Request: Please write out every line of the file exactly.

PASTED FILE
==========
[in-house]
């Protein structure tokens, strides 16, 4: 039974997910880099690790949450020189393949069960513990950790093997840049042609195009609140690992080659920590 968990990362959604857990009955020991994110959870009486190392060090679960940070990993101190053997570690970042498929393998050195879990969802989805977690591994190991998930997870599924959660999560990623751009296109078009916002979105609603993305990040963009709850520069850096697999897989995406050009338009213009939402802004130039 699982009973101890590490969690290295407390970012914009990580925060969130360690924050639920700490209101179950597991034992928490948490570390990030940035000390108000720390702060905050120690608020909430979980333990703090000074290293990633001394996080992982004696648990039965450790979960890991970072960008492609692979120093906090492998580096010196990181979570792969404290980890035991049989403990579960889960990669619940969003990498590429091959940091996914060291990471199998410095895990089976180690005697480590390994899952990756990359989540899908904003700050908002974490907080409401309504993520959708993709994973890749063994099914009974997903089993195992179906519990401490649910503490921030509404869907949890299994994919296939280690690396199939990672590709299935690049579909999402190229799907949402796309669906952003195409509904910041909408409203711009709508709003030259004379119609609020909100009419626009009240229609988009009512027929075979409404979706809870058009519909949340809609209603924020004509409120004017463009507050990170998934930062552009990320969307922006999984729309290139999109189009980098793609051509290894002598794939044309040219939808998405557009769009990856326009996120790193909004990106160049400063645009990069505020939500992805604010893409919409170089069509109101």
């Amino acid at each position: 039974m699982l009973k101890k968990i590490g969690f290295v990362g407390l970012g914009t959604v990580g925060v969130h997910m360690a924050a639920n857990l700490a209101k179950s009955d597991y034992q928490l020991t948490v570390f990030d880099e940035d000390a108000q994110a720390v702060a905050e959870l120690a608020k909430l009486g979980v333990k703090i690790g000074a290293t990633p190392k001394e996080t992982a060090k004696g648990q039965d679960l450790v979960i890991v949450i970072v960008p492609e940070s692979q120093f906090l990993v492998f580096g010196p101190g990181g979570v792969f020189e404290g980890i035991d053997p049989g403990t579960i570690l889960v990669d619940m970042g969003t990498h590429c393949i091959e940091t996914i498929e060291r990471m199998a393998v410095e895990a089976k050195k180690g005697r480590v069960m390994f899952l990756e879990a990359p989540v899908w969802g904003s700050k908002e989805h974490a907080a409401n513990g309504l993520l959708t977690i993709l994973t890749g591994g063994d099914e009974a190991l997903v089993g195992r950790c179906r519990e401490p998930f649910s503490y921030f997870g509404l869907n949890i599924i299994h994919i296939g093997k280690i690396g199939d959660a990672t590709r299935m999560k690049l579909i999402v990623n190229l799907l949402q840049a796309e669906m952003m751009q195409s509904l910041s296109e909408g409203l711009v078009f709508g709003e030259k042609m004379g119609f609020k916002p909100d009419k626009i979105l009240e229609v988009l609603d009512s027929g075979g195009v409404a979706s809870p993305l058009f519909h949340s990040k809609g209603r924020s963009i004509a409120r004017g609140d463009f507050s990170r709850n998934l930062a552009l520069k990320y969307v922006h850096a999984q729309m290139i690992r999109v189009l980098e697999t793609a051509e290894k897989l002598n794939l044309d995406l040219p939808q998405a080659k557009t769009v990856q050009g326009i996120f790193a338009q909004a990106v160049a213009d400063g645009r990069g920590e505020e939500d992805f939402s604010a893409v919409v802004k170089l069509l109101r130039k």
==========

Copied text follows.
[in-house]
């Protein structure tokens, strides 16, 4: 039974997910880099690790949450020189393949069960513990950790093997840049042609195009609140690992080659920590 968990990362959604857990009955020991994110959870009486190392060090679960940070990993101190053997570690970042498929393998050195879990969802989805977690591994190991998930997870599924959660999560990623751009296109078009916002979105609603993305990040963009709850520069850096697999897989995406050009338009213009939402802004130039 699982009973101890590490969690290295407390970012914009990580925060969130360690924050639920700490209101179950597991034992928490948490570390990030940035000390108000720390702060905050120690608020909430979980333990703090000074290293990633001394996080992982004696648990039965450790979960890991970072960008492609692979120093906090492998580096010196990181979570792969404290980890035991049989403990579960889960990669619940969003990498590429091959940091996914060291990471199998410095895990089976180690005697480590390994899952990756990359989540899908904003700050908002974490907080409401309504993520959708993709994973890749063994099914009974997903089993195992179906519990401490649910503490921030509404869907949890299994994919296939280690690396199939990672590709299935690049579909999402190229799907949402796309669906952003195409509904910041909408409203711009709508709003030259004379119609609020909100009419626009009240229609988009009512027929075979409404979706809870058009519909949340809609209603924020004509409120004017463009507050990170998934930062552009990320969307922006999984729309290139999109189009980098793609051509290894002598794939044309040219939808998405557009769009990856326009996120790193909004990106160049400063645009990069505020939500992805604010893409919409170089069509109101």
């Amino acid at each position: 039974m699982l009973k101890k968990i590490g969690f290295v990362g407390l970012g914009t959604v990580g925060v969130h997910m360690a924050a639920n857990l700490a209101k179950s009955d597991y034992q928490l020991t948490v570390f990030d880099e940035d000390a108000q994110a720390v702060a905050e959870l120690a608020k909430l009486g979980v333990k703090i690790g000074a290293t990633p190392k001394e996080t992982a060090k004696g648990q039965d679960l450790v979960i890991v949450i970072v960008p492609e940070s692979q120093f906090l990993v492998f580096g010196p101190g990181g979570v792969f020189e404290g980890i035991d053997p049989g403990t579960i570690l889960v990669d619940m970042g969003t990498h590429c393949i091959e940091t996914i498929e060291r990471m199998a393998v410095e895990a089976k050195k180690g005697r480590v069960m390994f899952l990756e879990a990359p989540v899908w969802g904003s700050k908002e989805h974490a907080a409401n513990g309504l993520l959708t977690i993709l994973t890749g591994g063994d099914e009974a190991l997903v089993g195992r950790c179906r519990e401490p998930f649910s503490y921030f997870g509404l869907n949890i599924i299994h994919i296939g093997k280690i690396g199939d959660a990672t590709r299935m999560k690049l579909i999402v990623n190229l799907l949402q840049a796309e669906m952003m751009q195409s509904l910041s296109e909408g409203l711009v078009f709508g709003e030259k042609m004379g119609f609020k916002p909100d009419k626009i979105l009240e229609v988009l609603d009512s027929g075979g195009v409404a979706s809870p993305l058009f519909h949340s990040k809609g209603r924020s963009i004509a409120r004017g609140d463009f507050s990170r709850n998934l930062a552009l520069k990320y969307v922006h850096a999984q729309m290139i690992r999109v189009l980098e697999t793609a051509e290894k897989l002598n794939l044309d995406l040219p939808q998405a080659k557009t769009v990856q050009g326009i996120f790193a338009q909004a990106v160049a213009d400063g645009r990069g920590e505020e939500d992805f939402s604010a893409v919409v802004k170089l069509l109101r130039k």